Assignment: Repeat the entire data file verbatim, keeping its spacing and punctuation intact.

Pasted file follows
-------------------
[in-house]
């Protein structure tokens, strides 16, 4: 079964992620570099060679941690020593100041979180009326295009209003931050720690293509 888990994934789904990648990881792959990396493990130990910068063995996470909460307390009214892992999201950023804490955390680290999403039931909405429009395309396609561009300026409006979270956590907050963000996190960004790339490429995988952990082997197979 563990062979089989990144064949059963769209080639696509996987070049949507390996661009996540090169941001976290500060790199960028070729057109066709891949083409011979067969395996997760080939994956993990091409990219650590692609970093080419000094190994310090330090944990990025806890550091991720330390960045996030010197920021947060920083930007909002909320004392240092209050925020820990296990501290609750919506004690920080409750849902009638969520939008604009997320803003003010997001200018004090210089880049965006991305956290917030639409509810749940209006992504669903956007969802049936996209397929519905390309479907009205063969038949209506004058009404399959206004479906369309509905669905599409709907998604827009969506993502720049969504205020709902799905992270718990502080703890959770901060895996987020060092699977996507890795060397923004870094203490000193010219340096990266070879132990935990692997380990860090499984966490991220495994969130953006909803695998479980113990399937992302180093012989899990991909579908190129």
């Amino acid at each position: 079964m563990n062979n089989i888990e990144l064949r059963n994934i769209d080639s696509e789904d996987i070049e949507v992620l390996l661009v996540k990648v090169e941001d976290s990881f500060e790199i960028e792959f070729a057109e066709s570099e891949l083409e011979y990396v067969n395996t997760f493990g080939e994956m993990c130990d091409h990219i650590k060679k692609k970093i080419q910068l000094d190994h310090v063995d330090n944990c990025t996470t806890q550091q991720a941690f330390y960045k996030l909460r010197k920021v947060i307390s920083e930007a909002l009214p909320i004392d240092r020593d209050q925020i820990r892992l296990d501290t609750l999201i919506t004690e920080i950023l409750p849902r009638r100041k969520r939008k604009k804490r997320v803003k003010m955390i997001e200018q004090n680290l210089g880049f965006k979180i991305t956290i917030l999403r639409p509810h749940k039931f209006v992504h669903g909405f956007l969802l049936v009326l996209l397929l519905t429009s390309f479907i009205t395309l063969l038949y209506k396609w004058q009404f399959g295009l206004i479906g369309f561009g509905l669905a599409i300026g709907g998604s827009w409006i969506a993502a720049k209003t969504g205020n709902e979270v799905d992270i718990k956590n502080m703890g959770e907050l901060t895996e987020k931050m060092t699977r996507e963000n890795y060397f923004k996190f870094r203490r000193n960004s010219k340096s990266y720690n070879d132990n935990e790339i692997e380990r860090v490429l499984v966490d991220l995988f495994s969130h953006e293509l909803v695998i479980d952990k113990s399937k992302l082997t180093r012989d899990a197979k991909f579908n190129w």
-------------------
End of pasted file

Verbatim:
[in-house]
């Protein structure tokens, strides 16, 4: 079964992620570099060679941690020593100041979180009326295009209003931050720690293509 888990994934789904990648990881792959990396493990130990910068063995996470909460307390009214892992999201950023804490955390680290999403039931909405429009395309396609561009300026409006979270956590907050963000996190960004790339490429995988952990082997197979 563990062979089989990144064949059963769209080639696509996987070049949507390996661009996540090169941001976290500060790199960028070729057109066709891949083409011979067969395996997760080939994956993990091409990219650590692609970093080419000094190994310090330090944990990025806890550091991720330390960045996030010197920021947060920083930007909002909320004392240092209050925020820990296990501290609750919506004690920080409750849902009638969520939008604009997320803003003010997001200018004090210089880049965006991305956290917030639409509810749940209006992504669903956007969802049936996209397929519905390309479907009205063969038949209506004058009404399959206004479906369309509905669905599409709907998604827009969506993502720049969504205020709902799905992270718990502080703890959770901060895996987020060092699977996507890795060397923004870094203490000193010219340096990266070879132990935990692997380990860090499984966490991220495994969130953006909803695998479980113990399937992302180093012989899990991909579908190129």
């Amino acid at each position: 079964m563990n062979n089989i888990e990144l064949r059963n994934i769209d080639s696509e789904d996987i070049e949507v992620l390996l661009v996540k990648v090169e941001d976290s990881f500060e790199i960028e792959f070729a057109e066709s570099e891949l083409e011979y990396v067969n395996t997760f493990g080939e994956m993990c130990d091409h990219i650590k060679k692609k970093i080419q910068l000094d190994h310090v063995d330090n944990c990025t996470t806890q550091q991720a941690f330390y960045k996030l909460r010197k920021v947060i307390s920083e930007a909002l009214p909320i004392d240092r020593d209050q925020i820990r892992l296990d501290t609750l999201i919506t004690e920080i950023l409750p849902r009638r100041k969520r939008k604009k804490r997320v803003k003010m955390i997001e200018q004090n680290l210089g880049f965006k979180i991305t956290i917030l999403r639409p509810h749940k039931f209006v992504h669903g909405f956007l969802l049936v009326l996209l397929l519905t429009s390309f479907i009205t395309l063969l038949y209506k396609w004058q009404f399959g295009l206004i479906g369309f561009g509905l669905a599409i300026g709907g998604s827009w409006i969506a993502a720049k209003t969504g205020n709902e979270v799905d992270i718990k956590n502080m703890g959770e907050l901060t895996e987020k931050m060092t699977r996507e963000n890795y060397f923004k996190f870094r203490r000193n960004s010219k340096s990266y720690n070879d132990n935990e790339i692997e380990r860090v490429l499984v966490d991220l995988f495994s969130h953006e293509l909803v695998i479980d952990k113990s399937k992302l082997t180093r012989d899990a197979k991909f579908n190129w």